Alison Rose doesn’t deserve a huge NatWest payout

When I wrote in July that Dame Alison Rose’s forced exit as chief executive of NatWest in the wake of the Nigel Farage scandal was ‘unnecessary’, many readers vehemently disagreed with me. Out she went, Treasury ministers having steamrollered the NatWest board’s brief attempt to hold her in post – and a subsequent Information Commissioner’s Office (ICO) report concluded she had breached data protection laws by revealing to the BBC that Farage had been a customer of the Coutts arm of NatWest and adding the misleading suggestion that his accounts had been closed for purely commercial reasons. Bang to rights, then. Rose should forfeit the £10 million to which she’s

The liberal case for Nigel Farage

After ‘it’s not happening’, ‘it may be happening, but for different reasons’, and ‘would it be such a bad thing if it was happening?’, we have finally arrived at the ‘it’s happening and it’s a good thing’ stage of the Nigel Farage banking story. This now-familiar pattern of motivated reasoning was first identified by conservative writer Rod Dreher in his law of merited impossibility, which described how progressives could simultaneously hold the views that gay marriage wouldn’t diminish religious liberty and that the religious liberty of opponents of gay marriage ought to be diminished. As Dreher put it: ‘It will never happen, and when it does, you bigots will deserve it.’ Freedom

Portrait of the week: By-elections, dangerous dolphins and Djokovic’s £6,000 smashed racquet

Home Ben Wallace said he would cease to be the Defence Secretary at the next cabinet reshuffle and would not stand again for parliament. The Conservatives endured three by-elections – at Uxbridge and South Ruislip, Selby and Ainsty and Somerton and Frome. The left-wing mayor of North of Tyne, Jamie Driscoll, resigned from the Labour party after a rival was selected to stand for the newly created mayoralty of the North East. Sir Keir Starmer, the Labour leader, said he would not reverse the Conservative limit on claiming child tax credit or universal credit for more than two children. On universities, Rishi Sunak, the Prime Minister, said: ‘Our young people

Would a German takeover of BT be so bad?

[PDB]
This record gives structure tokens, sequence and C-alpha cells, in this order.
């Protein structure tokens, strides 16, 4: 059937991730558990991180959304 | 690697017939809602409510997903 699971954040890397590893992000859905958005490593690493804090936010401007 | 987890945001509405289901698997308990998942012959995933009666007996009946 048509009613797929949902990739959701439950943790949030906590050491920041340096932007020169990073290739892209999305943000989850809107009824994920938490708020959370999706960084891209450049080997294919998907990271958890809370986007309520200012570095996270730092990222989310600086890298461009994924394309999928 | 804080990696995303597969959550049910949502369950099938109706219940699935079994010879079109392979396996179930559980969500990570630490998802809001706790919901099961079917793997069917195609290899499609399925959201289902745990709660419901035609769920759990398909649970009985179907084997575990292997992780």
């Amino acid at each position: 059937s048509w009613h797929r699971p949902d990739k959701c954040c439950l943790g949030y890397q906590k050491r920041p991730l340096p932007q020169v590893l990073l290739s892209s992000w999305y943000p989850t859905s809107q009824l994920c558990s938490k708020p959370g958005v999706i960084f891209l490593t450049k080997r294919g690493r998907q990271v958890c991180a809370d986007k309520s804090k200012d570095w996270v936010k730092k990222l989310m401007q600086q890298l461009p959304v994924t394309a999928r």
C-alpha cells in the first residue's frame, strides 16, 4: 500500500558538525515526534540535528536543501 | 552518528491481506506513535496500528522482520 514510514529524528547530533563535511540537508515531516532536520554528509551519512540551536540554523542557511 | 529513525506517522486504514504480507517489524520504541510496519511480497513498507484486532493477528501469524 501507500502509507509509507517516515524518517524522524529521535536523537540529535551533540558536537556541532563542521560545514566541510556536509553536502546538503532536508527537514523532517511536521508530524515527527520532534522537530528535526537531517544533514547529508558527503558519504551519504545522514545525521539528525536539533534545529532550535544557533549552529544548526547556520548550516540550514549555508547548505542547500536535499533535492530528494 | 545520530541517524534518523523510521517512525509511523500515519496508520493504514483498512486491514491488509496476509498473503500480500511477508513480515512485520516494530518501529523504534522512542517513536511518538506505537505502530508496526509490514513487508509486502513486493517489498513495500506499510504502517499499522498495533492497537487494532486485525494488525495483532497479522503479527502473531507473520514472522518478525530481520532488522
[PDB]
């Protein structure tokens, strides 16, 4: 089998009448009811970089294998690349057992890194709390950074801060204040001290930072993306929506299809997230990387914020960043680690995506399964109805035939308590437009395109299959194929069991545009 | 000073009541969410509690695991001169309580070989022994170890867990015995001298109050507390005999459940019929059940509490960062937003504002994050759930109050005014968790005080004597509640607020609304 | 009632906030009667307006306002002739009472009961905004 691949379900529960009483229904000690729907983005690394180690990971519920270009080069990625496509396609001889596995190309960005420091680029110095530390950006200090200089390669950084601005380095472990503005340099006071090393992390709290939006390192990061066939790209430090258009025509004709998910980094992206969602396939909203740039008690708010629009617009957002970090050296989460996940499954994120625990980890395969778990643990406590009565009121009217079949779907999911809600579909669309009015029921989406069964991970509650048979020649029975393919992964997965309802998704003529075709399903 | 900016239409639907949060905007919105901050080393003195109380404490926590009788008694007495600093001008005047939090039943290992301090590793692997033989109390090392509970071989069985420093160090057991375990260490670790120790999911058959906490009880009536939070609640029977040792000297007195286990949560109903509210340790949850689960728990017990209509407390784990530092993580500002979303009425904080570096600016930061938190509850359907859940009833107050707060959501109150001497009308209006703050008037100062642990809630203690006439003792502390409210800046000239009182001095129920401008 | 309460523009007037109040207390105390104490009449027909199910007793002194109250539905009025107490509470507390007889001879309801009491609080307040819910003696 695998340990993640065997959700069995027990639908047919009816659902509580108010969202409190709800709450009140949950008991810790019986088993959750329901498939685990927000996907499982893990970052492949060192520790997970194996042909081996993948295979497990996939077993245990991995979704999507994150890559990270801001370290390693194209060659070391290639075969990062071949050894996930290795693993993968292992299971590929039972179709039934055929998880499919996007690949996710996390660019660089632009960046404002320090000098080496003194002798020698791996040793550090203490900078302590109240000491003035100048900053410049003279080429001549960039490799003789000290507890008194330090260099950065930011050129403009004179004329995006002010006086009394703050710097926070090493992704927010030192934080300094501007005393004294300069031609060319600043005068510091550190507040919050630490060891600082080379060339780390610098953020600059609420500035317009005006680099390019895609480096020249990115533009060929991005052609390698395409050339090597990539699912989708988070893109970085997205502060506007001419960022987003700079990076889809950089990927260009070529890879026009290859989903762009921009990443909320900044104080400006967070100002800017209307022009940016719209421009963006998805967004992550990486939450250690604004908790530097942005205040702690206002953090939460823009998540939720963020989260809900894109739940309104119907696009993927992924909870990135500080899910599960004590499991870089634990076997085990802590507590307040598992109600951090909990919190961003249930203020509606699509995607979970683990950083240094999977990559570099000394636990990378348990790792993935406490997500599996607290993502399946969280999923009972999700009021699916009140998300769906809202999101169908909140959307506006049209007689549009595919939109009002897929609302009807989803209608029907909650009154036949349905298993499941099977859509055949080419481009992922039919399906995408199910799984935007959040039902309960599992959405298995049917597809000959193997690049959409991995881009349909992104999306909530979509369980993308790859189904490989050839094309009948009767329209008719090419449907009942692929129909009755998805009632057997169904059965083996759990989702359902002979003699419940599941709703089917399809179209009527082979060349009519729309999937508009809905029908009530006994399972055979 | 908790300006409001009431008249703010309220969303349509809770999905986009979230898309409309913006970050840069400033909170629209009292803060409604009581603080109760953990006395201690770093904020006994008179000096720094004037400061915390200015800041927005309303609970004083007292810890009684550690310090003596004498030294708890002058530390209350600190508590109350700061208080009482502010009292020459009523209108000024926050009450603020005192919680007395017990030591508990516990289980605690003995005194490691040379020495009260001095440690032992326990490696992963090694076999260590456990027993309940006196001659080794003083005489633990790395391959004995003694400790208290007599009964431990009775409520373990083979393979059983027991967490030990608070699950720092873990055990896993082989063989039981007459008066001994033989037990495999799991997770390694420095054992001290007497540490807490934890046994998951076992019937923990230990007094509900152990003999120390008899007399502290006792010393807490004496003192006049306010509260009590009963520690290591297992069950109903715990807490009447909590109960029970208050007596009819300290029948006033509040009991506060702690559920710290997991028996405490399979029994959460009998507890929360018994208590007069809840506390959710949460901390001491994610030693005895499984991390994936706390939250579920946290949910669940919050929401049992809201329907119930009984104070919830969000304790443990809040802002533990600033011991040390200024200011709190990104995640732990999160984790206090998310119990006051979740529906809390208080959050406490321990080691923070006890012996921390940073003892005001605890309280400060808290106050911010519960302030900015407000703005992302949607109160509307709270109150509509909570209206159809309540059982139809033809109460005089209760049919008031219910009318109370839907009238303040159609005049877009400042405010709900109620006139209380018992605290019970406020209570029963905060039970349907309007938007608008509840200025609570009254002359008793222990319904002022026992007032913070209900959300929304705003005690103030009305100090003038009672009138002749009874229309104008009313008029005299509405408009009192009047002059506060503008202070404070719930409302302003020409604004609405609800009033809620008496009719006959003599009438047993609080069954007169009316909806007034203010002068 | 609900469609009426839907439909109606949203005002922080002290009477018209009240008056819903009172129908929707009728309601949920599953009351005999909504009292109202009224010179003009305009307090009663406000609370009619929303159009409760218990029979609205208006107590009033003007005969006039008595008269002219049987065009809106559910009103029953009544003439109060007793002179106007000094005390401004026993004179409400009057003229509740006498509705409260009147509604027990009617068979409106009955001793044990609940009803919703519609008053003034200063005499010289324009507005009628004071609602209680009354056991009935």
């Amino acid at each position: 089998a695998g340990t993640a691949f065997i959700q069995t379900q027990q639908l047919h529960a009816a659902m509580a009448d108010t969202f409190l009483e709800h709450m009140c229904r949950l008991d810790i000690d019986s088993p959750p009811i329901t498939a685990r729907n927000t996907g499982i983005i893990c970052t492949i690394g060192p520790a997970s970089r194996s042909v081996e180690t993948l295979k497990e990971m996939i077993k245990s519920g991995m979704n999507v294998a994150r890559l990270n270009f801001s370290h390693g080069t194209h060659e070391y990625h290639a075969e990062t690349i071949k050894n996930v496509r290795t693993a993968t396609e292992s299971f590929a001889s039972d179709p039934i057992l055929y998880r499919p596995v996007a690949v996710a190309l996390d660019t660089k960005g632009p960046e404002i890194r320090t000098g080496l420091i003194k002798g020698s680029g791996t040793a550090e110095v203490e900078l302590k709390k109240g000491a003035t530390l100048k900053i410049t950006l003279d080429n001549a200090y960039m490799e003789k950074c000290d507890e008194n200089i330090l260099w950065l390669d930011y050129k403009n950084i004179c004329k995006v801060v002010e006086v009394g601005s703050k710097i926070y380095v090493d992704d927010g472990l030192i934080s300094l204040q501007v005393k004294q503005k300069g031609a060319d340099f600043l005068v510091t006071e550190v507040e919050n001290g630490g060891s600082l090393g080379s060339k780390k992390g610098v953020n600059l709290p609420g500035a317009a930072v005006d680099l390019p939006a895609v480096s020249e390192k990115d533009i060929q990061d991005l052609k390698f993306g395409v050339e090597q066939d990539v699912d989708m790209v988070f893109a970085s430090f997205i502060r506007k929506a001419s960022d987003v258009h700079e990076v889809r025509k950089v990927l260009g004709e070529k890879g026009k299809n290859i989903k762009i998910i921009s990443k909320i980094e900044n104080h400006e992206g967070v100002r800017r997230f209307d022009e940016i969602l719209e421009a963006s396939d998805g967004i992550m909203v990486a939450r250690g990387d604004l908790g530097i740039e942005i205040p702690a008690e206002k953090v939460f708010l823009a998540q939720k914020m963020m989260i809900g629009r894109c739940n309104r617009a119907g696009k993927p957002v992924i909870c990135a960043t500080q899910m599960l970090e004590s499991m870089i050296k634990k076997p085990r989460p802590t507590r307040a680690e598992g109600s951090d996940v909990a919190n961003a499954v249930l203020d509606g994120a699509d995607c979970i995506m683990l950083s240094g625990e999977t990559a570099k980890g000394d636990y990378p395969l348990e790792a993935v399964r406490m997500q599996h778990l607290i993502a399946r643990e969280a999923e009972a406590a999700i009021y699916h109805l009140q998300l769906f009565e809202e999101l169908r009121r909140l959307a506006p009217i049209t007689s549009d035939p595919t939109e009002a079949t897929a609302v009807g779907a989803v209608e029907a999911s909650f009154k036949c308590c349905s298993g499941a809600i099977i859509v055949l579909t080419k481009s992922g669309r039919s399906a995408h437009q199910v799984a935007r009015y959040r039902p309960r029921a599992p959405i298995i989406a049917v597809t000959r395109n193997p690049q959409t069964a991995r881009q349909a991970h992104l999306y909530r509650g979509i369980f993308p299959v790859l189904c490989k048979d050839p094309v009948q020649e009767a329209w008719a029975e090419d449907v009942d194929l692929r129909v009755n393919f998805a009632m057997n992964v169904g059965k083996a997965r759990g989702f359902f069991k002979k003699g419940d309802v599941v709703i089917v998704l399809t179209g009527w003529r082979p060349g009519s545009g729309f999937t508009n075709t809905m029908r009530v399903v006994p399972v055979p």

To the Mansion House, on an unbearably humid evening, for the Lord Mayor’s annual ‘Financial and Professional Services’ dinner. It’s a big night for the City, with the formal unveiling of reforms designed to channel pension money into unlisted equities, creating by 2030 a £50 billion pool of capital for high-growth UK companies that might otherwise list in New York or sell themselves elsewhere. Simplified London listing rules, favourable to founder-entrepreneurs, will be another part of a wider reform package, much of which has been foreshadowed in this column over recent months. But what a way to put out a major policy announcement. ‘No wonder the tech kids don’t want

How do you solve a problem like debanking?

As I sat down to write this column, an old friend let me know he’d just been ‘debanked’. That is, he’d received a letter from his high-street bank notifying him it was closing his accounts. ‘Following a review, we’ve made the decision that you will not be able to bank with us any longer,’ it said, not even bothering to put the word ‘difficult’ before ‘decision’. It contained no detail about this ‘review’ or why, on completing it, the bank had decided to close his accounts. The only thing he can think of is that he used to be a high-ranking member of the Brexit party. He was told he

Is it possible to live without a bank account?

Of no account  Nigel Farage claimed that his bank has told him it will be closing his accounts, without giving him a reason, although he suspects it is because of his political views. Is it possible to live without a bank account? – According to the Financial Conduct Authority, there are 1.3 million adults in Britain who are ‘unbanked’. – A third of them do not want to have a bank account, sometimes because they have got into trouble with debt in the past. – There are 7.45 million ‘basic’ bank accounts designed to offer essential functionality for handling payments, without offering credit and other services. Around the houses How

How my brother-in-law Boris got me cancelled

Nigel Farage and I don’t have too much in common beyond liking a pint and a cigar. Yet I now discover a link: we are both PEPs, or ‘politically exposed persons’. Such a handle may not be a total surprise to Nigel. (He may not have been surprised, either, when Coutts said that it had closed his bank account simply because he didn’t have enough funds.) But it certainly was to me – especially as I found out from an official at the bureau de change in the baggage hall of Mexico City airport. As I proffered a couple of grubby $100 bills to change to pesos, I filled in